by David Talbot
We are told that “something amazing happened” over the summer of 2015 in British politics. That the election of Jeremy Corbyn had “blown politics wide open”. As if it needed further reinforcement, the American actor Shia LaBeouf was said to exclaim “British politics just got very exciting”. It is of course billed as the new politics, but is very much the old machine-style politics just with a Twitter handle.
Plagiarism is the sincerest form of flattery after all, and after years of railing against Progress – a party within a party, we were so vehemently told – the left have their new vehicle: Momentum. Its raison d’etre was codified on the hallowed pages of Left Futures, now the Corbynistas headquarters, where the veteran Bennite Jon Lansman rather gave the game away,
And it will also campaign inside the Labour Party to change it into the campaigning organisation we need, rooted in communities and workplaces, a truly democratic party with polices to match the needs of the many not the interests of the few.
This is a positive outward-looking agenda and that is as it should be but there is a defensive agenda too. The fact that those who were threatening a coup until days before Jeremy’s victory stopped doing so when they saw the size of his majority does not mean that they have all changed their minds.
So not only is it an internal pressure group actively campaigning to change the Labour party from within, but it is Jeremy Corbyn’s praetorian guard. It is also somewhat telling that even the most devoted of his followers have already factored in his failure next May and likely leadership challenge. Momentum is clearly designed as a vehicle solely for the current Labour leadership, not for the party as a whole. Much of its database will be formed by anyone who had a spare £3 over the summer; a reform so wisely introduced by Ed Miliband, and as rightly noted during the leadership campaign, many of them have little or no affiliation with the Labour party. Were Progress to have a platform so brazen the left would go apoplectic.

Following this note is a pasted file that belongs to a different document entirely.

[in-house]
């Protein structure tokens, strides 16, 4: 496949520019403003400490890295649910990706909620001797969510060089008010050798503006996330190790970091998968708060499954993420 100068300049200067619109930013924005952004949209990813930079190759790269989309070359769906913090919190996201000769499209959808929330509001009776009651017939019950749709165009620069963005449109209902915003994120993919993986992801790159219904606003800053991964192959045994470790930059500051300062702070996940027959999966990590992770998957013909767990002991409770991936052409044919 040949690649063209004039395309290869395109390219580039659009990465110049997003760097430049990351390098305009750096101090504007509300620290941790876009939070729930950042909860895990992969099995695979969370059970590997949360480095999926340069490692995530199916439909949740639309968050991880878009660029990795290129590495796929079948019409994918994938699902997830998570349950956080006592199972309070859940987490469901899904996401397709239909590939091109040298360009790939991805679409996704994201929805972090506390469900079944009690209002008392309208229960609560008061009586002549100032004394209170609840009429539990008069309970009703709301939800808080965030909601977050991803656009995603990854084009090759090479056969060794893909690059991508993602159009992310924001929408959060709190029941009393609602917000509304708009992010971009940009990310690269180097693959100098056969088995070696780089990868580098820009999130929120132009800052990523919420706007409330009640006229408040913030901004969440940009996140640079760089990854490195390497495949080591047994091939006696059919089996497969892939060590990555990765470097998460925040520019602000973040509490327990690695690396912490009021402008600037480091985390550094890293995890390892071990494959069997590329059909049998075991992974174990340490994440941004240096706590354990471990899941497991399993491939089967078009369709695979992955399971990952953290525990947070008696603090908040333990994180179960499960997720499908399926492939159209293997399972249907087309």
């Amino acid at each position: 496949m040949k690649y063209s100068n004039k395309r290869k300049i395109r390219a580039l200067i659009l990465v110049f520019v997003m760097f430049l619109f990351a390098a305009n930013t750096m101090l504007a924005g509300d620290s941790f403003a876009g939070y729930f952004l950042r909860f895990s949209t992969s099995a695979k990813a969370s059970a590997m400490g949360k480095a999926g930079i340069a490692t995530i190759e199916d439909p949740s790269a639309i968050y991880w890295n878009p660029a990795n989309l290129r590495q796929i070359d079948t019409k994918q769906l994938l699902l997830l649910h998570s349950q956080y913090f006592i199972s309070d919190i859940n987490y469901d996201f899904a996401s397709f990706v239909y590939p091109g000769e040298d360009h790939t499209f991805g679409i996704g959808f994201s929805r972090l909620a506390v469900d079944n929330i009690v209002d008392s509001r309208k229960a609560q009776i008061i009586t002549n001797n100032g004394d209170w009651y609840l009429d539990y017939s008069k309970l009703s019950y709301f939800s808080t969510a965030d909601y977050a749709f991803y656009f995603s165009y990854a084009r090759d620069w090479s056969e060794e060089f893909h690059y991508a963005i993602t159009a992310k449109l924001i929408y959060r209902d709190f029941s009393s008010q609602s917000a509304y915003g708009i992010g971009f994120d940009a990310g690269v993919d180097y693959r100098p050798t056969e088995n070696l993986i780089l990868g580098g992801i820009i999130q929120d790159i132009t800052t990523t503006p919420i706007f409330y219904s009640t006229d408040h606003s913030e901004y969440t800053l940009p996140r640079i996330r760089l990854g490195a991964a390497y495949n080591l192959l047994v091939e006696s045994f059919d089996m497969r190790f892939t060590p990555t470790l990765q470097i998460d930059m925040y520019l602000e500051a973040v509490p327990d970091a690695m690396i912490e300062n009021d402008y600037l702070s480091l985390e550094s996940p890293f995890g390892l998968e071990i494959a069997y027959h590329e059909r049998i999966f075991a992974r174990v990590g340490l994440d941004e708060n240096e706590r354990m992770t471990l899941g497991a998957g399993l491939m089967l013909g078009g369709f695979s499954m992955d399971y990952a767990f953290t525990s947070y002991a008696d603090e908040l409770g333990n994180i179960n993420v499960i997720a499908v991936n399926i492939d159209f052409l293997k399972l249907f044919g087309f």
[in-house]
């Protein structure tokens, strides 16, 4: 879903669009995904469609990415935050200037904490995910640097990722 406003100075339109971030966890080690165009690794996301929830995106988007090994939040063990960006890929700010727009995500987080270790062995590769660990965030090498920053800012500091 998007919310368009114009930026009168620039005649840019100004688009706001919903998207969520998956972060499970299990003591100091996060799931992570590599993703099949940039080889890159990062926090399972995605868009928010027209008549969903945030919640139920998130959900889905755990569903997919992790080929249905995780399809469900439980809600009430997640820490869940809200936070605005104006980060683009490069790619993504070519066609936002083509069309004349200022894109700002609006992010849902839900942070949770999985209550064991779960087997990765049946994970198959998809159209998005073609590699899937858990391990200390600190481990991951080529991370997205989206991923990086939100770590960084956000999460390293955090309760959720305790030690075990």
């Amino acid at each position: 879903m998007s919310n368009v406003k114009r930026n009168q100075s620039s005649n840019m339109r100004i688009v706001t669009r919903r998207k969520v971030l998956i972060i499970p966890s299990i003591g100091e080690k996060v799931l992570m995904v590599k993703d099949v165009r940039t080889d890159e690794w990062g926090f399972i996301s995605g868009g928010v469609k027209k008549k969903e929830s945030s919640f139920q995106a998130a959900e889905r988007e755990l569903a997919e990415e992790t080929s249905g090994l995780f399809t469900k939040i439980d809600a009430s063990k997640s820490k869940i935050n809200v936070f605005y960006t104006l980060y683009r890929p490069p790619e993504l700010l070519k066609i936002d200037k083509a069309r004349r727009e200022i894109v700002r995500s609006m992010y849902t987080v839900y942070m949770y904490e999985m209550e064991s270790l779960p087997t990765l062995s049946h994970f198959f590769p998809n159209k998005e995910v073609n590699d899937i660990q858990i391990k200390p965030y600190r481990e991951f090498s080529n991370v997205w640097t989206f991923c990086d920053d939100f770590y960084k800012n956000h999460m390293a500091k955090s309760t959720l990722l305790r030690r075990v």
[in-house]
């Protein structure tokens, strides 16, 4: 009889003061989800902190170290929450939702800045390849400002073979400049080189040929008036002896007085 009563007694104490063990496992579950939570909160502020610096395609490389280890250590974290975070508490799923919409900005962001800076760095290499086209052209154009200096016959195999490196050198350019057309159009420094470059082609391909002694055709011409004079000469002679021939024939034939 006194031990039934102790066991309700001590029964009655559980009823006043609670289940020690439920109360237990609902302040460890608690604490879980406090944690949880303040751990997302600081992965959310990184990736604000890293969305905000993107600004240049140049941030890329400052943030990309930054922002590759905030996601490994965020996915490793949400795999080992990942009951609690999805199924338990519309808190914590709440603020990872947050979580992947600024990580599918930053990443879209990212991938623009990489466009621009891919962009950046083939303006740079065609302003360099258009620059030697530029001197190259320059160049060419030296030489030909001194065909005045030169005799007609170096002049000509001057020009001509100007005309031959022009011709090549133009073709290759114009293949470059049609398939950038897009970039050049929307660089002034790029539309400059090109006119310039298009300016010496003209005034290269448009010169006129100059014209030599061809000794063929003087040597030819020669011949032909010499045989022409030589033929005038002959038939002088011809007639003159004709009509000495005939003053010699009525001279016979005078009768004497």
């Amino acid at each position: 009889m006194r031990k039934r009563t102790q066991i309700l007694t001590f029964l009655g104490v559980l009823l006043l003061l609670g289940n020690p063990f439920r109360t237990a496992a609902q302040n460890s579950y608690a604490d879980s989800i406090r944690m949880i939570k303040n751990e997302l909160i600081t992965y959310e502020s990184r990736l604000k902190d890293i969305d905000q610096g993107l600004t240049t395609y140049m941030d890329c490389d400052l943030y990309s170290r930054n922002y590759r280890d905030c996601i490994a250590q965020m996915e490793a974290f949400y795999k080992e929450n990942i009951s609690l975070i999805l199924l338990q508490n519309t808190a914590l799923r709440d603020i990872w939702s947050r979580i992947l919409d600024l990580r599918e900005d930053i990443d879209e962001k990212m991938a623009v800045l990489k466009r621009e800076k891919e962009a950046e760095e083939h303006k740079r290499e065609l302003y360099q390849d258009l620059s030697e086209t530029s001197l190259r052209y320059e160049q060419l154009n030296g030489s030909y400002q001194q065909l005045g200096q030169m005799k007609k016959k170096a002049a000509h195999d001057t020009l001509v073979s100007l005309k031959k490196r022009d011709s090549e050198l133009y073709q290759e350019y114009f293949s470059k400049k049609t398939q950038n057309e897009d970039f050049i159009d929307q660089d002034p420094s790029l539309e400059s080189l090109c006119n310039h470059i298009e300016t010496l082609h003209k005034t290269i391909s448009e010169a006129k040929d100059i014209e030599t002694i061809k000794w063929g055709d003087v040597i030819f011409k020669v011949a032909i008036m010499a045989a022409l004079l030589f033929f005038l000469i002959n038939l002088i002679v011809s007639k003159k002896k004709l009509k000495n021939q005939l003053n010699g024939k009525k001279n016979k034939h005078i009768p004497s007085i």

Corbyn’s leadership clearly shouldn’t last the full five years until the next general election, every day he is in office the Labour party gets further away from power. He isn’t interested in the grubbiness of compromise over purity, and securing votes seem a long way down his list of priorities. His union allies declare losing the election was worth it, whilst his parliamentary champion – Clive Lewis – is applauded to the rafters when he tells conference even if the party loses the next election, it will have changed for the better. Corbyn might just survive given the fanatical nature of his support, and the disarray amongst Labour moderates.
The Labour party has traditionally been a movement to secure power on behalf of ordinary working people. Nothing puts it further away from that objective than the current leadership. Given that Labour moderates were roundly defeated over the summer, we cannot crow. Corbyn’s mandate, whatever the electorate, is significant. But his hold over the parliamentary party is weak.
The elections across London, Scotland and English councils next May will be the first test of Corbyn’s appeal beyond his hard-left bubble. If Labour slips to even worse than the thirty per cent it achieved this May, then the parliamentary party – who so erroneously put him on the ballot paper in the first place – need to decide whether Momentum’s purity is enough, or that the power to make a difference to peoples’ lives does matter after all.
David Talbot is a political consultant